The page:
The numbers have finally been revealed for how much the Las Vegas Raiders will be paying for the services of quarterback Marcus Mariota.
Marcus Mariota will be receiving a two-year, $17.6 million deal with the Las Vegas Raiders, which includes $7.5m in the first year as a fully guaranteed base salary. Included in the deal, Mariota can get up to $2.4m if he plays 60% of the snaps in 2020, another $1.5m in per game playing time and win incentives, on top of that another $10m can be added in incentives for 2021.
Also he can receive $2m in playoff/Super Bowl incentives each year + $12m in 2021 salary escalator. It may be a mouthful to go through all these numbers, but simply put, if all falls in Mariota's favor, he can make up to $37.5m over the next two seasons.
So the question now is did the Raiders overpay for Mariota? The story of Marcus Mariota at least in an NFL perspective has had more lows than highs. The former number two pick overall in the 2015 draft has not lived up to the lofty expectations bestowed upon him since excelling at the University of Oregon.
Nagging injuries and inconsistent play has slowed the 26-year-old Mariota over the years. It even culminated in Mariota losing his job this past year to Ryan Tannehill, who thrived in Nashville and sent Mariota to the bench. Many will point to Mariota having five different offensive coordinators in his short career as well as the injuries, but one thing is for sure, this contract is not a normal contract given to a backup.
Did the Raiders overpay for Mariota? Yes and no.
When you dig deep into the backup quarterback situation among the NFL, you see in terms of backup positions, these guys are not paid the league minimum or close. In fact they make way more than the average position. Of course quarterback being a position of greater value, but take a look around the league. Last year Tyrod Taylor signed a two-year, $11m deal with 6m guaranteed to play for the Los Angeles Chargers, Teddy Bridgewater got a one-year fully guaranteed deal with the New Orleans Saints for one-year, $7.25m.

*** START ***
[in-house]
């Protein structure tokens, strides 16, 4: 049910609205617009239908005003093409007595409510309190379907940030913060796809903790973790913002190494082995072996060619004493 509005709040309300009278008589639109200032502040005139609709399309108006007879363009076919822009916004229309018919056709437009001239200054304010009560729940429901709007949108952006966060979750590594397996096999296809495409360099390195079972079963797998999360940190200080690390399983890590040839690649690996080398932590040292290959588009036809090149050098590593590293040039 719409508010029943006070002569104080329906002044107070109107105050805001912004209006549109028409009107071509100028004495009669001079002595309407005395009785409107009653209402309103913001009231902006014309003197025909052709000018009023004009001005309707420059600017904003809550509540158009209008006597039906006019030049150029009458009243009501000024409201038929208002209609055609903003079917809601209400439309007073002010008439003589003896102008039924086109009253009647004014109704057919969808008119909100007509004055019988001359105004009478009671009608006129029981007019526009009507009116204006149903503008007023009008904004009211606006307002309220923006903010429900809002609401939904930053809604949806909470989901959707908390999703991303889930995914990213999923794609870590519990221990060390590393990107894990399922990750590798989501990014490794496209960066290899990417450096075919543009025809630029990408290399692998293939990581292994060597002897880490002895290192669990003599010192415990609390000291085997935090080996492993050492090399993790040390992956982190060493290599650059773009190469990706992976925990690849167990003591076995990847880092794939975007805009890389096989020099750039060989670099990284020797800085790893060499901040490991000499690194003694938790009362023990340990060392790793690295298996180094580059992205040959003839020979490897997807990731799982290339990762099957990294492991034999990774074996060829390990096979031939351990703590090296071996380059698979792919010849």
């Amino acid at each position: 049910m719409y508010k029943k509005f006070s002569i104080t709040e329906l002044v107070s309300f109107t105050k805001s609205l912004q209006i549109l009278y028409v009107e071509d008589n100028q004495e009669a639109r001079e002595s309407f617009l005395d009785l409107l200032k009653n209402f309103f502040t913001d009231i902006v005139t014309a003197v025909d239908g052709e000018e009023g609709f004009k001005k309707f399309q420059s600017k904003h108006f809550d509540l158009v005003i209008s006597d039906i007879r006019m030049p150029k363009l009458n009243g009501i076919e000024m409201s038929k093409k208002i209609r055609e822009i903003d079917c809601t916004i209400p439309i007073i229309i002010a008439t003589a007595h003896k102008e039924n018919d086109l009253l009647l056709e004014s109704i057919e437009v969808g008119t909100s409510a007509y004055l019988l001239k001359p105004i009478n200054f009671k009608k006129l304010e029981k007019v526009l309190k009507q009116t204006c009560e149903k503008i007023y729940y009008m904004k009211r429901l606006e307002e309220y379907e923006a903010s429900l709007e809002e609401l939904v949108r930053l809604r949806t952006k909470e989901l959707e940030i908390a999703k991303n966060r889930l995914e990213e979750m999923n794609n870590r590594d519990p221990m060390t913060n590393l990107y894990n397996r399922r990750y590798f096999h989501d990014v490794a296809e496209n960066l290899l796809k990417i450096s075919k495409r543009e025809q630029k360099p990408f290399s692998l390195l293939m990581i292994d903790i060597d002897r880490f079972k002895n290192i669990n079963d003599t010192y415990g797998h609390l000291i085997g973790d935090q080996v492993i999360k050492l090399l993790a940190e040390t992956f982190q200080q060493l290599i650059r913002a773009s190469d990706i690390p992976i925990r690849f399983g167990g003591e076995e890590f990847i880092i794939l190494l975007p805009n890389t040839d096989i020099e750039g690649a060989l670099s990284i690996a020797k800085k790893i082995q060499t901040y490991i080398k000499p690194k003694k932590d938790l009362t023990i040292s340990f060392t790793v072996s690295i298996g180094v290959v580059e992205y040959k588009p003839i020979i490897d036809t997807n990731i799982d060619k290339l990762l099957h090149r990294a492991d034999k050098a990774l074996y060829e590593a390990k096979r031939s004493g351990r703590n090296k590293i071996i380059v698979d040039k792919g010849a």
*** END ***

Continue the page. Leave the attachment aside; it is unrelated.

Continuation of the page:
When you look at the numbers here, it seems these are very on par with Mariota's deal. Being only the first year is guaranteed at $7.5m, this is very similar to the deal Bridgewater received, so it does not look like an overpay. Especially considering the jury is still out on Bridgewater as he was playing with a very stacked Saints team.
Another situation to take into account is Mariota is not coming here to be the day one starter. The Raiders have a starter already in Derek Carr, and a starter they are paying hefty. Carr is carrying a $18.9m base salary going into this season, more than double the contract of Mariota's current salary.
Derek Carr has been the most polarizing figure in the history of the Raiders, he's been a beacon of consistency when you look at the numbers, but the same can not be said for the wins column. Going into his seventh season as Raiders quarterback, Carr carries a 39-55 record and no playoff experience.
The record is concerning, and despite how you feel about Carr, bringing in a player of Mariota's caliber with these sort of incentives, is either in place to push Carr to excel or push the Carr out of the driveway. When you consider Carr's backup last year was journeyman Mike Glennon, you get the sense this is no ordinary signing and a win-win situation for the Raiders.
At 26 years of age Marcus Mariota still has the potential to become a great quarterback, in fact before he even became a Raider, he received high praise from GM Mike Mayock and head coach Jon Gruden. Gruden stated in his days as a commentator that Mariota was "Russel Wilson, only he is 6-4."
With the injuries hopefully behind him and a QB guru in Jon Gruden, maybe Mariota can live up to that lofty potential or maybe he can push Carr to his greatest heights with some added competition. So when you look at the deal it is fascinating, but with only one-year guaranteed and the potential to be a special player or being a tool to motivate Carr, this deal does not seem like an overpay.